Could Frozen melt Mitch's heart?
Of course not!
So I've finally seen Frozen. Was I impressed?
Now, before you rip me apart, let me explain.
First of all, the internet and friends ruined the effect of most of what otherwise would be very effective sequences. Seriously, the internet just won't shut up about this film months and months after the fact. Secondly, this movie does have really large, embarrassing faults. It's still a good flick, but not nearly as good as people make it out to be, at least to me. At best, this film is on the same level as Pixar at their worst.
The main problems lay within the tired princess tale Disney has been playing out for decades. Many reviewers said this to be a smart twist on this tired tale, however, I disagree. The princess tale model modifications are not as smart or fresh. The plot is still very predictable. Mom and Dad still die for no good reason. There is a character designated as the "bad guy." Girl gets guy in the end.
The only major twist on this tale is the dynamic between the sisters. It simply works, and is truly beautiful, though I feel that Elsa's character could have used some more character development. The problem here is that we largely don't see Elsa's journey from child to monarch the way we see Ana grow from little twerp to bigger twerp. In all that time locked up without parental supervision, Elsa's character essentially remains unchanged, only veering off the path set up by her questionable parents ten years afterward, and only when circumstances force her to do it.
For most of the film, Elsa isn't a real person. Neither is the real antagonist, Hanz. They are surprisingly flat for major characters, with Elsa being the almost stereotypical unrealistically "good" character, and Hanz, the nothing-but-pure-evil character. the sad part with Hanz is he actually had a very prominent and fleshed out character until they decided to make him the villain at the last minute.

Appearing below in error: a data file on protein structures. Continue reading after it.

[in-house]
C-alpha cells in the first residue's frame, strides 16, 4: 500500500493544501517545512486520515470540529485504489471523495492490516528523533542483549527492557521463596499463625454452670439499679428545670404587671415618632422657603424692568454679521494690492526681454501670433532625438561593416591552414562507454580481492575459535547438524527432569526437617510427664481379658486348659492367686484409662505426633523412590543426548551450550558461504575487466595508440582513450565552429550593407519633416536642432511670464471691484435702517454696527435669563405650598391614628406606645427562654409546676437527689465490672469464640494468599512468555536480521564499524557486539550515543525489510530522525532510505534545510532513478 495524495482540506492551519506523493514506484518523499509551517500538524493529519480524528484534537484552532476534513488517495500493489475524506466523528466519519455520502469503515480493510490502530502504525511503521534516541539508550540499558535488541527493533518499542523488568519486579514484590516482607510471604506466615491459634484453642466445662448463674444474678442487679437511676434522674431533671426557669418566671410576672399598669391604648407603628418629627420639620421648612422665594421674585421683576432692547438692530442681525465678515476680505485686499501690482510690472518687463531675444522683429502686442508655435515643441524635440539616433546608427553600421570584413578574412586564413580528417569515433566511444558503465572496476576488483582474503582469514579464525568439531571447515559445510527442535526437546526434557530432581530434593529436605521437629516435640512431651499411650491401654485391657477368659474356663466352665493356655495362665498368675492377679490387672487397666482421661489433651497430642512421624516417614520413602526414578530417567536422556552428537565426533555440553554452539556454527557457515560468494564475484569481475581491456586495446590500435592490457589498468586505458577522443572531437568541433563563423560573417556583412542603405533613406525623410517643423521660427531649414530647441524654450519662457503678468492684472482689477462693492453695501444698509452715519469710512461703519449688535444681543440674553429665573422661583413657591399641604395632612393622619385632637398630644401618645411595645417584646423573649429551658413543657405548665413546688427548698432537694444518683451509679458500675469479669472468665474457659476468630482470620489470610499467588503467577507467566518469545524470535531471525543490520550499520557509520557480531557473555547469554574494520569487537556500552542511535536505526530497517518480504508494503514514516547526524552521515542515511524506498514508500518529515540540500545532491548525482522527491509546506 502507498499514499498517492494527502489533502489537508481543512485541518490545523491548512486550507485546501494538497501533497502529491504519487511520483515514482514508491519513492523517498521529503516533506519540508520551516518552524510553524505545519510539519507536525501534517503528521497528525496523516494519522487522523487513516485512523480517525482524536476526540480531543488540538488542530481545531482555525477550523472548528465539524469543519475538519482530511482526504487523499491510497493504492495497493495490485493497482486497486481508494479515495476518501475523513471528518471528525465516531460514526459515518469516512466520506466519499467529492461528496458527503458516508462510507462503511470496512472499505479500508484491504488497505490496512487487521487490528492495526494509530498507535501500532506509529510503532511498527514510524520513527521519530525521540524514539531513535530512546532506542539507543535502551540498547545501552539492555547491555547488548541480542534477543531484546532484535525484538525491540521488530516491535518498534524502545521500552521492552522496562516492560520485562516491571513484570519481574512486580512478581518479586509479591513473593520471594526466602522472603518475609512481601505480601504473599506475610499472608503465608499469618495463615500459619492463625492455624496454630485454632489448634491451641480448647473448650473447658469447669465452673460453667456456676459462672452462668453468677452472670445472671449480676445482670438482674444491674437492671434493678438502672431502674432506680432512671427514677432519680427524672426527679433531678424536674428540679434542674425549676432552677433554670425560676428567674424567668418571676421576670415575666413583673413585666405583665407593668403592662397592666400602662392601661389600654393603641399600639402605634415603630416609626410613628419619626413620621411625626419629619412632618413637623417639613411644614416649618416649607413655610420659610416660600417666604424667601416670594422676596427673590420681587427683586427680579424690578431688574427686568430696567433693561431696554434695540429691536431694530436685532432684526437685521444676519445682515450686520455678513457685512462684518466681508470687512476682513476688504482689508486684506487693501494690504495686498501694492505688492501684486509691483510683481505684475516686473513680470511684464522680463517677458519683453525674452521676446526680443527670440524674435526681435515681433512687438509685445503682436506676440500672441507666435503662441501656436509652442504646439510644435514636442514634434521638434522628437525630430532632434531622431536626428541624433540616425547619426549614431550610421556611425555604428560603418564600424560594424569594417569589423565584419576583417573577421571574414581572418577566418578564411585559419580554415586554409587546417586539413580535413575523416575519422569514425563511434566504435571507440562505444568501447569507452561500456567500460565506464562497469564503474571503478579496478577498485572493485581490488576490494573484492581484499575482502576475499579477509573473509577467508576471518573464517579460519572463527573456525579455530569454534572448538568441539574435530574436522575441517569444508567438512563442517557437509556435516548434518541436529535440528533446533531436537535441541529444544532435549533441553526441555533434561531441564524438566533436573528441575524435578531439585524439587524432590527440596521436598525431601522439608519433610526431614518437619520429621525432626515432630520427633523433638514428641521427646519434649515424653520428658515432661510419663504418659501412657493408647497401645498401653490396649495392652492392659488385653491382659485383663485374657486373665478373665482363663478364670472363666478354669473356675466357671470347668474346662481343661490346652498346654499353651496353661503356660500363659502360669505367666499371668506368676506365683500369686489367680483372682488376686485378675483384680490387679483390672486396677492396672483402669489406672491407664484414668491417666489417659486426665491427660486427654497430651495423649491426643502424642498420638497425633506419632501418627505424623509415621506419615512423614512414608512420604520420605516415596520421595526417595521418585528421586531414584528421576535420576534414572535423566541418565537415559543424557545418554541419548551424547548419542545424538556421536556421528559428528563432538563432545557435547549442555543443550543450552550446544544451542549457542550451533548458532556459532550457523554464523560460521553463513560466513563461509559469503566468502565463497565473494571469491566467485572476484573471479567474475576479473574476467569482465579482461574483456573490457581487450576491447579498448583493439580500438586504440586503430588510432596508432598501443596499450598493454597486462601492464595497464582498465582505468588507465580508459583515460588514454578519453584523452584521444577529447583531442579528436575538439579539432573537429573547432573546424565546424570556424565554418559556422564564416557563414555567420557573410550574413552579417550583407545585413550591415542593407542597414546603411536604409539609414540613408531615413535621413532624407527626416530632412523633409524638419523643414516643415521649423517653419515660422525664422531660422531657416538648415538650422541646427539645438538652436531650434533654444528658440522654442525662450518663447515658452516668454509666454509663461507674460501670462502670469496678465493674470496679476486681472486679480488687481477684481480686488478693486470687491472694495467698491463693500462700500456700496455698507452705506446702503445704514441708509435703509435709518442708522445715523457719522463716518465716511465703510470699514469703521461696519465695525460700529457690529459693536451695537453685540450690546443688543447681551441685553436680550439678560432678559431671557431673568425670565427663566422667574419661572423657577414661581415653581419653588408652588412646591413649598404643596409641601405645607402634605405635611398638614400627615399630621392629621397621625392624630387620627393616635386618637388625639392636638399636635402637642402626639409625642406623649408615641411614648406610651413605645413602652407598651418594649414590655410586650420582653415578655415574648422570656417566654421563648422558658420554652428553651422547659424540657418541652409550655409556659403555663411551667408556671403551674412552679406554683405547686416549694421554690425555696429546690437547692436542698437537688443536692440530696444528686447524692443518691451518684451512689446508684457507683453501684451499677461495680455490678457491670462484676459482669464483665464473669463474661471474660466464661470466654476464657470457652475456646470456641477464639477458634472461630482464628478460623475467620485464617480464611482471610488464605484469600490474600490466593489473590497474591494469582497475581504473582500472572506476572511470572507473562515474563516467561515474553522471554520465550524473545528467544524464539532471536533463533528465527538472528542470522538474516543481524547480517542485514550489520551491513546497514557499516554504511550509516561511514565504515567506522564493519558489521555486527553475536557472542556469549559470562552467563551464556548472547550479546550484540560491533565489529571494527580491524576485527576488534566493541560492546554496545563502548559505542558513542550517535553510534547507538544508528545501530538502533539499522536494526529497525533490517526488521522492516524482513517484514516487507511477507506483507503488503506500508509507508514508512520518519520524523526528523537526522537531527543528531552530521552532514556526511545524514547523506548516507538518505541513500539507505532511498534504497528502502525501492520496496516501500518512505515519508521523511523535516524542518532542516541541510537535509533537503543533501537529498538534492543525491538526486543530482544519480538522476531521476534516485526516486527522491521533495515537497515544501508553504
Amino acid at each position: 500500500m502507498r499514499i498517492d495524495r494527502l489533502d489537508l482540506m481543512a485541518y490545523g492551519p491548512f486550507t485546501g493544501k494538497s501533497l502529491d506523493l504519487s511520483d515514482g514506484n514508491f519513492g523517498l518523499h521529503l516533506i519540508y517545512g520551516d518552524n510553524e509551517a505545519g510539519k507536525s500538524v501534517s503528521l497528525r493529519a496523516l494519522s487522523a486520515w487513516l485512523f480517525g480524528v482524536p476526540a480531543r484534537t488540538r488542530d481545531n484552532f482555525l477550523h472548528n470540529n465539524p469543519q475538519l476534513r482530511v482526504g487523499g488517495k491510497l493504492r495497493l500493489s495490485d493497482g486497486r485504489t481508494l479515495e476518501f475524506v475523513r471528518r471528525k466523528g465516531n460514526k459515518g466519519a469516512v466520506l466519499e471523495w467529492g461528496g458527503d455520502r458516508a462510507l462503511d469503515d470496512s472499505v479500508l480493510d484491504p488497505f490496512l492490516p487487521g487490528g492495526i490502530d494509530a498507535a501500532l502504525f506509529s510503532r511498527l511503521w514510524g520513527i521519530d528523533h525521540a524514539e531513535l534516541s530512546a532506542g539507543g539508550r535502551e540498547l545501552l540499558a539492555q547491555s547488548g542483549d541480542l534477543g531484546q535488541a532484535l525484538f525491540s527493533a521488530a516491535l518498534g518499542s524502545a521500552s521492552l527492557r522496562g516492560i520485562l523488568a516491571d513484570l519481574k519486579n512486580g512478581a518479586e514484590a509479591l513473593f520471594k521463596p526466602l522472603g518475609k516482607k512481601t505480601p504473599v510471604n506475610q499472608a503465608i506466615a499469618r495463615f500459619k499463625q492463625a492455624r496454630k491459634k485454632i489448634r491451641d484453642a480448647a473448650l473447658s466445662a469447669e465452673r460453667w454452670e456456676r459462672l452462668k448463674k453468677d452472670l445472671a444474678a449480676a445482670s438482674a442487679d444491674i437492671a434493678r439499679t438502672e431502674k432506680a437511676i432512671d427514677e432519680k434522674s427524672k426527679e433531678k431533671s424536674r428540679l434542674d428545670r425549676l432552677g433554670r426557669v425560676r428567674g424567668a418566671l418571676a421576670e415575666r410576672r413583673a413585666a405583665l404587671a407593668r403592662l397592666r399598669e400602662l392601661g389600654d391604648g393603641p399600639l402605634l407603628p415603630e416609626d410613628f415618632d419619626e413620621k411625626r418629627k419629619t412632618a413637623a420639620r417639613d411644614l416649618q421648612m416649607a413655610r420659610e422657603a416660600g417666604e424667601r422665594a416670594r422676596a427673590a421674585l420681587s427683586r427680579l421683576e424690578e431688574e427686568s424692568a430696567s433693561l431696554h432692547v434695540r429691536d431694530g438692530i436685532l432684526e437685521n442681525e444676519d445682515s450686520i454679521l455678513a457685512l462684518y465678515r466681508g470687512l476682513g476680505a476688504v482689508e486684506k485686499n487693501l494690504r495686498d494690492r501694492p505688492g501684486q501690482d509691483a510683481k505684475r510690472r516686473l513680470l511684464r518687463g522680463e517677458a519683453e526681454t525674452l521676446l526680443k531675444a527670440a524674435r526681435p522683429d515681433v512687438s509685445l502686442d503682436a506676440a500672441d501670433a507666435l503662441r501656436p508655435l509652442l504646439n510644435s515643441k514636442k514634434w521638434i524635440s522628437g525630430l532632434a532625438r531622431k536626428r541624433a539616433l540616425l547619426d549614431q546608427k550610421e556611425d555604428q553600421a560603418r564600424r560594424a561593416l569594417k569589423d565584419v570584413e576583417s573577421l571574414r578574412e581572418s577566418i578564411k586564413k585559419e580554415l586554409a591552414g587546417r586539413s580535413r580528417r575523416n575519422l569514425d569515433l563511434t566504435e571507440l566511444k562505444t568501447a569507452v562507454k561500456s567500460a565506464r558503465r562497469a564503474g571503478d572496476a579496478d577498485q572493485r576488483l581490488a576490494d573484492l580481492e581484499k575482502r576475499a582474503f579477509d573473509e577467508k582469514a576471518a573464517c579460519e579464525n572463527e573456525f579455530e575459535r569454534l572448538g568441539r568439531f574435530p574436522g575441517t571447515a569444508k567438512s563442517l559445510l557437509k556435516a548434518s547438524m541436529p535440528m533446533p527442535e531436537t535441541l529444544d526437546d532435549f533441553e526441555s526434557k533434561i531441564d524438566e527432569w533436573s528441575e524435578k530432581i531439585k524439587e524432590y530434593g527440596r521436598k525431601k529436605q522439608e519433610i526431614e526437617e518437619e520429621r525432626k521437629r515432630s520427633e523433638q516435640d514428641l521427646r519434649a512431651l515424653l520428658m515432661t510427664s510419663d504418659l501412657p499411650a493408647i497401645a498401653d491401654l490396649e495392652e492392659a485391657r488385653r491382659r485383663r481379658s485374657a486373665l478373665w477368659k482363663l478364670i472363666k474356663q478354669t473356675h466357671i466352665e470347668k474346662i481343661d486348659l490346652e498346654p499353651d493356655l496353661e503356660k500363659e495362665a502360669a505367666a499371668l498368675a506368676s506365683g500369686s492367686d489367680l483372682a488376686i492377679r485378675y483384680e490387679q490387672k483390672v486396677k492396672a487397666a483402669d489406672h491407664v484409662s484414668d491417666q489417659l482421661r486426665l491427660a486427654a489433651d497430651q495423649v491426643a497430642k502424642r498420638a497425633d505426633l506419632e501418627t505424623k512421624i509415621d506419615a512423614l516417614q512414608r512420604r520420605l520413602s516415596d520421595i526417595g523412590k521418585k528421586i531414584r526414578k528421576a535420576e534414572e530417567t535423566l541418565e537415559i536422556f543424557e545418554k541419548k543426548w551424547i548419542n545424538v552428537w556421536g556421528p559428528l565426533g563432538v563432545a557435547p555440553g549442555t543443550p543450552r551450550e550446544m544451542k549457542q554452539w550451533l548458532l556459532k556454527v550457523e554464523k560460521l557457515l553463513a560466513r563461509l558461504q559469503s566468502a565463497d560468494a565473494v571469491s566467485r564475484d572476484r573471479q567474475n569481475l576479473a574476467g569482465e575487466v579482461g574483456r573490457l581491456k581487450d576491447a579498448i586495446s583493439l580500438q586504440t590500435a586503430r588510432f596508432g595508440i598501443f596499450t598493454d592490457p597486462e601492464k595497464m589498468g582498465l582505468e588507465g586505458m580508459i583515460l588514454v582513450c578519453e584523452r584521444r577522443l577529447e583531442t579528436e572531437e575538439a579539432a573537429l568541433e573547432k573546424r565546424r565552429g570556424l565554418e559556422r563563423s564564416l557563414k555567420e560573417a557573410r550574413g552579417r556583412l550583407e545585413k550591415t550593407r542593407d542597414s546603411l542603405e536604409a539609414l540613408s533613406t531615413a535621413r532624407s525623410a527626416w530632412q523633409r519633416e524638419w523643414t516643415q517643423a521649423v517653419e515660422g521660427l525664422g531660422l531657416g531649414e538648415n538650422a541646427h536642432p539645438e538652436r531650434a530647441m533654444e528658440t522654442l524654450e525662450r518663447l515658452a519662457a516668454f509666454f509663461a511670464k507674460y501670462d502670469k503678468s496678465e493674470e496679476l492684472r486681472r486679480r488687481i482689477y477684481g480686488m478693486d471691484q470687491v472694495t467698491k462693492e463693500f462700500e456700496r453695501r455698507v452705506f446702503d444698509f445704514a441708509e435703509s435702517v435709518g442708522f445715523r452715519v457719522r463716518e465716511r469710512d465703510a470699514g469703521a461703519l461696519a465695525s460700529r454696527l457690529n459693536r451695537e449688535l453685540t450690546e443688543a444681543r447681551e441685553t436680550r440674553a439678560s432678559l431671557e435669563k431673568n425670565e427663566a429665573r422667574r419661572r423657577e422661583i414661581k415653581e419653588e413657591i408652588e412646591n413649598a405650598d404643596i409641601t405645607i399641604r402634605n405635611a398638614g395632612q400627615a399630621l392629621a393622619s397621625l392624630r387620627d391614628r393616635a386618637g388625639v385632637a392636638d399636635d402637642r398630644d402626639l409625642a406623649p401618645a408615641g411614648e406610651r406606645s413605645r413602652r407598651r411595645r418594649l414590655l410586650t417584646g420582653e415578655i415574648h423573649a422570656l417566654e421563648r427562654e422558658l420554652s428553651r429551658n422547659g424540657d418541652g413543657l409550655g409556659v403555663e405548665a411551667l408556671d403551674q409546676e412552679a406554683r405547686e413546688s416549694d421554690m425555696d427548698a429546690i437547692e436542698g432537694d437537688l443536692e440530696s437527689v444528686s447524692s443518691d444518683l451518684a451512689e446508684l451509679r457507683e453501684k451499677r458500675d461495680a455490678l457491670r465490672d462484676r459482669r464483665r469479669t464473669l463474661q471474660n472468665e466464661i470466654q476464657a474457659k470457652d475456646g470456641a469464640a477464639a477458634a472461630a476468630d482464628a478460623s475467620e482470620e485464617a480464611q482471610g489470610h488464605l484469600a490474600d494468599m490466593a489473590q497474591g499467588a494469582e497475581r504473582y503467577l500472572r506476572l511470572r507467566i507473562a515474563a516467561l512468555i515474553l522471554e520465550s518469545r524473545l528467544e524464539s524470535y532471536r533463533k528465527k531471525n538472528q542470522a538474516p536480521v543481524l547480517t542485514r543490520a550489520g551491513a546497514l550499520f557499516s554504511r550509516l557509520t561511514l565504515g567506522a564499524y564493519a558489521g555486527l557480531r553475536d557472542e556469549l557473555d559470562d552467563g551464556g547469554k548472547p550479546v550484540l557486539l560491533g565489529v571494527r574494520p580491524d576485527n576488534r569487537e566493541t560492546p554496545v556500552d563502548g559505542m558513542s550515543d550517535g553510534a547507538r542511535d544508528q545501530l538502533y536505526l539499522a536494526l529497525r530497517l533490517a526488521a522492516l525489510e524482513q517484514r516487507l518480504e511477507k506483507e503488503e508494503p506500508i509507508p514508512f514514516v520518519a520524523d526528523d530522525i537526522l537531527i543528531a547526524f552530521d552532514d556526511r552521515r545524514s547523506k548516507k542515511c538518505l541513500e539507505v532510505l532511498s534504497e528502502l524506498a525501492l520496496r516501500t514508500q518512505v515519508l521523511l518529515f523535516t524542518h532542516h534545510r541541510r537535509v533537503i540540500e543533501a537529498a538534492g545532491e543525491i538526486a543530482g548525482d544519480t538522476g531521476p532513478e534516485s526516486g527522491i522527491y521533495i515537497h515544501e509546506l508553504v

And it really feels like they did it at the last minute, for his villainy makes absolutely no logical sense in the plot. The one major factor that destroys this twit is the fact that Hanz actually achieved his goal of ruling once Ana went after Elsa. Hanz sends for a rescue party, and goes out of his way to make sure that nobody hurts the royalty. Now, if Hanz was planning to kill these two all along and seize power for himself, wouldn't he ensure that the two die in the wilderness, where only his men are witnesses? With none of the heirs there, he would remain the de facto king. At the very least, he could have killed Ana, for Elsa was perfectly content in her desolation.
The fact is, Disney ruined a perfectly good character for a twist that doesn't work and makes absolutely no sense. If they had Hanz realize later that he had no feelings for Ana, and had him act off that instead of his generic "take over the kingdom" plan, then it would've worked. Instead, Disney squandered an opportunity.
The rest of the movie is fine. The cinematography is nice and the soundtrack really works, though I feel that the lighthearted modern perspective might date the film. I rank it under Wreck-It Ralph, as this movie in truth is Tangled II in spirit. Little of what it accomplishes have not been done by previous films, and done better at that, yet it is still the far superior film to Tangled. Why? The film just flows better. Disney is more confident here, more things are working, and to be fair all elements here are presented in a more interesting fashion than Tangled. The only thing that Tangled does better is in the male lead department, with Christof and Hanz poor substitutes for Flynn.
Not as original as Wreck-It Ralph or well written for that matter, but Disney Animation has yet again taken a step in the right direction, showing the world that it's maturing into something wonderful.
Frozen gets 3 and a half stars out of 6.